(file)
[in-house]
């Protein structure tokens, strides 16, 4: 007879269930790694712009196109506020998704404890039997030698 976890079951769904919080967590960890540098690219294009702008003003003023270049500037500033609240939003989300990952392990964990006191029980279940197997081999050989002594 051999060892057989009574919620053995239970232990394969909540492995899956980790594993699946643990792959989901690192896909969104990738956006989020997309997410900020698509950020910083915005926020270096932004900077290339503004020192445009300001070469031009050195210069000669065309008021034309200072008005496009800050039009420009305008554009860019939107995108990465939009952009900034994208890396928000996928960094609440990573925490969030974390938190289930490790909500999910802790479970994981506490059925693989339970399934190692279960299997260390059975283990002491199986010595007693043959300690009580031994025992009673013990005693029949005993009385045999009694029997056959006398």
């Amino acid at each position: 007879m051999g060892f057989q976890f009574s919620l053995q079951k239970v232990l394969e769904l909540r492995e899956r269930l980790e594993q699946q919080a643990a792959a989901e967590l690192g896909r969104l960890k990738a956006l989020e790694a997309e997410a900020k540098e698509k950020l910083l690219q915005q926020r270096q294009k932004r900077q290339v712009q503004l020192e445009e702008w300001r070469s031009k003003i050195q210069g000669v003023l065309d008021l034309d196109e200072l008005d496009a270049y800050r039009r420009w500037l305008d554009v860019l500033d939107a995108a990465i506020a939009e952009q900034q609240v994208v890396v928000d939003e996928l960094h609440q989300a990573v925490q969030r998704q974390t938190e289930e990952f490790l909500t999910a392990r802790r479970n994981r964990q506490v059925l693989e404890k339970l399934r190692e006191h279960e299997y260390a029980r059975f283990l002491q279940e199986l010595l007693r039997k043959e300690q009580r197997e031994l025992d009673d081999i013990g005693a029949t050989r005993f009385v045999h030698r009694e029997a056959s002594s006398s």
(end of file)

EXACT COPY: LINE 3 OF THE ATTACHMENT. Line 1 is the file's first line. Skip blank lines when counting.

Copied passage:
């Amino acid at each position: 007879m051999g060892f057989q976890f009574s919620l053995q079951k239970v232990l394969e769904l909540r492995e899956r269930l980790e594993q699946q919080a643990a792959a989901e967590l690192g896909r969104l960890k990738a956006l989020e790694a997309e997410a900020k540098e698509k950020l910083l690219q915005q926020r270096q294009k932004r900077q290339v712009q503004l020192e445009e702008w300001r070469s031009k003003i050195q210069g000669v003023l065309d008021l034309d196109e200072l008005d496009a270049y800050r039009r420009w500037l305008d554009v860019l500033d939107a995108a990465i506020a939009e952009q900034q609240v994208v890396v928000d939003e996928l960094h609440q989300a990573v925490q969030r998704q974390t938190e289930e990952f490790l909500t999910a392990r802790r479970n994981r964990q506490v059925l693989e404890k339970l399934r190692e006191h279960e299997y260390a029980r059975f283990l002491q279940e199986l010595l007693r039997k043959e300690q009580r197997e031994l025992d009673d081999i013990g005693a029949t050989r005993f009385v045999h030698r009694e029997a056959s002594s006398s």